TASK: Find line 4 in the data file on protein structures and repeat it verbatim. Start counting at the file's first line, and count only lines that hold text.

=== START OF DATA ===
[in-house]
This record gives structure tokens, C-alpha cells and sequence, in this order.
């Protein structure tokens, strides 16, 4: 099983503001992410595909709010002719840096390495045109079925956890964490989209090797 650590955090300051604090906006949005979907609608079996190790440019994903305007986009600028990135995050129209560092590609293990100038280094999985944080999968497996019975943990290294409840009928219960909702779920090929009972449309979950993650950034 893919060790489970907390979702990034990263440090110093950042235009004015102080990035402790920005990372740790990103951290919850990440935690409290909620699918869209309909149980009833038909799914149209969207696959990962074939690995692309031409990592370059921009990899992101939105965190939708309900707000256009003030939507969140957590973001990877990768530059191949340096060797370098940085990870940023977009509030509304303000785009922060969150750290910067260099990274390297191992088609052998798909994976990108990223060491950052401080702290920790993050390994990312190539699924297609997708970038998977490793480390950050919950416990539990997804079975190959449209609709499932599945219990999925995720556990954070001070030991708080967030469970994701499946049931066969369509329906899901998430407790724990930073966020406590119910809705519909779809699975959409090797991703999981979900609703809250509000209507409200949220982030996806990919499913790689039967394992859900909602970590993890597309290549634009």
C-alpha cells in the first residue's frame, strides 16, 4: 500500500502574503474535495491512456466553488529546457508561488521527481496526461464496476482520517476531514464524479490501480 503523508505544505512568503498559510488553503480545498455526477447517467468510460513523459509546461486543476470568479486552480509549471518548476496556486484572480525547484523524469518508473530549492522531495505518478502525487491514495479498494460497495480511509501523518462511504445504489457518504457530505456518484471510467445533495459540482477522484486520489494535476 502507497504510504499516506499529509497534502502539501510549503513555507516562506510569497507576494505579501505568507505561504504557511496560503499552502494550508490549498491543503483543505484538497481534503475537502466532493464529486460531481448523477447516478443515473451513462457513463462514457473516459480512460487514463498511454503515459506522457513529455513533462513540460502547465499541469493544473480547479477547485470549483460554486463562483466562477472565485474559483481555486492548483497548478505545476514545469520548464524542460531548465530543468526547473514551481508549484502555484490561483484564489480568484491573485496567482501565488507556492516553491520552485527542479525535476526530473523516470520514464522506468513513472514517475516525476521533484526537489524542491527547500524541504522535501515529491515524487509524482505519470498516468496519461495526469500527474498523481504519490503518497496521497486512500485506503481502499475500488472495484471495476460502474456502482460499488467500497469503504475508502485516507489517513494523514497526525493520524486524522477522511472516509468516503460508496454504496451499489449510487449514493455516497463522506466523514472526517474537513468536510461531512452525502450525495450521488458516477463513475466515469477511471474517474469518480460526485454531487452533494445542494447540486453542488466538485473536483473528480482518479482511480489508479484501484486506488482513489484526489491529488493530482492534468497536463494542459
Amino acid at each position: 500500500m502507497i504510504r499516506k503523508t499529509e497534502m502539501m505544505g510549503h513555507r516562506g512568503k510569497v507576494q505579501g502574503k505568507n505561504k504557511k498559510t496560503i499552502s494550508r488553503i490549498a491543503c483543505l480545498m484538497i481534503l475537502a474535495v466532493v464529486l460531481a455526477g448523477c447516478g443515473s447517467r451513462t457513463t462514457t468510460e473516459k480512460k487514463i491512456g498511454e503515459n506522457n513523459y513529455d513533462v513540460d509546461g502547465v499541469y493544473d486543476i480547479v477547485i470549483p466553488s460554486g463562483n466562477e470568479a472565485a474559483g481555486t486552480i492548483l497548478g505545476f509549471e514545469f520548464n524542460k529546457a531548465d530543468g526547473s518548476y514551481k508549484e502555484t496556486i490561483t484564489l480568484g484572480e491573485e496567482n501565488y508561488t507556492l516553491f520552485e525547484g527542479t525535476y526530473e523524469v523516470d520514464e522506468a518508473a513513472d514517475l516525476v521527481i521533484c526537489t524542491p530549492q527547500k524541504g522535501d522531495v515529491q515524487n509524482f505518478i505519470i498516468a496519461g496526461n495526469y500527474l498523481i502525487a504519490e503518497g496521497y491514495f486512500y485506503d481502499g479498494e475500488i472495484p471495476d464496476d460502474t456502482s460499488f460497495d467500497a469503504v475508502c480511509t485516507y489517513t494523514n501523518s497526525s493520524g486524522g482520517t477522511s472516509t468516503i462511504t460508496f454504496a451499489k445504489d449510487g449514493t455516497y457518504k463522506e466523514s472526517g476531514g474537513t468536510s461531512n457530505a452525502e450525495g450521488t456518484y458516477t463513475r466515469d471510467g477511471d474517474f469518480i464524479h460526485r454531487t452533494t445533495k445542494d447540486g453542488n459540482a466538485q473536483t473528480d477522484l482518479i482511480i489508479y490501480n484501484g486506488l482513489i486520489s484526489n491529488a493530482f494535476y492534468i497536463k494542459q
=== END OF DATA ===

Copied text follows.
C-alpha cells in the first residue's frame, strides 16, 4: 500500500502574503474535495491512456466553488529546457508561488521527481496526461464496476482520517476531514464524479490501480 503523508505544505512568503498559510488553503480545498455526477447517467468510460513523459509546461486543476470568479486552480509549471518548476496556486484572480525547484523524469518508473530549492522531495505518478502525487491514495479498494460497495480511509501523518462511504445504489457518504457530505456518484471510467445533495459540482477522484486520489494535476 502507497504510504499516506499529509497534502502539501510549503513555507516562506510569497507576494505579501505568507505561504504557511496560503499552502494550508490549498491543503483543505484538497481534503475537502466532493464529486460531481448523477447516478443515473451513462457513463462514457473516459480512460487514463498511454503515459506522457513529455513533462513540460502547465499541469493544473480547479477547485470549483460554486463562483466562477472565485474559483481555486492548483497548478505545476514545469520548464524542460531548465530543468526547473514551481508549484502555484490561483484564489480568484491573485496567482501565488507556492516553491520552485527542479525535476526530473523516470520514464522506468513513472514517475516525476521533484526537489524542491527547500524541504522535501515529491515524487509524482505519470498516468496519461495526469500527474498523481504519490503518497496521497486512500485506503481502499475500488472495484471495476460502474456502482460499488467500497469503504475508502485516507489517513494523514497526525493520524486524522477522511472516509468516503460508496454504496451499489449510487449514493455516497463522506466523514472526517474537513468536510461531512452525502450525495450521488458516477463513475466515469477511471474517474469518480460526485454531487452533494445542494447540486453542488466538485473536483473528480482518479482511480489508479484501484486506488482513489484526489491529488493530482492534468497536463494542459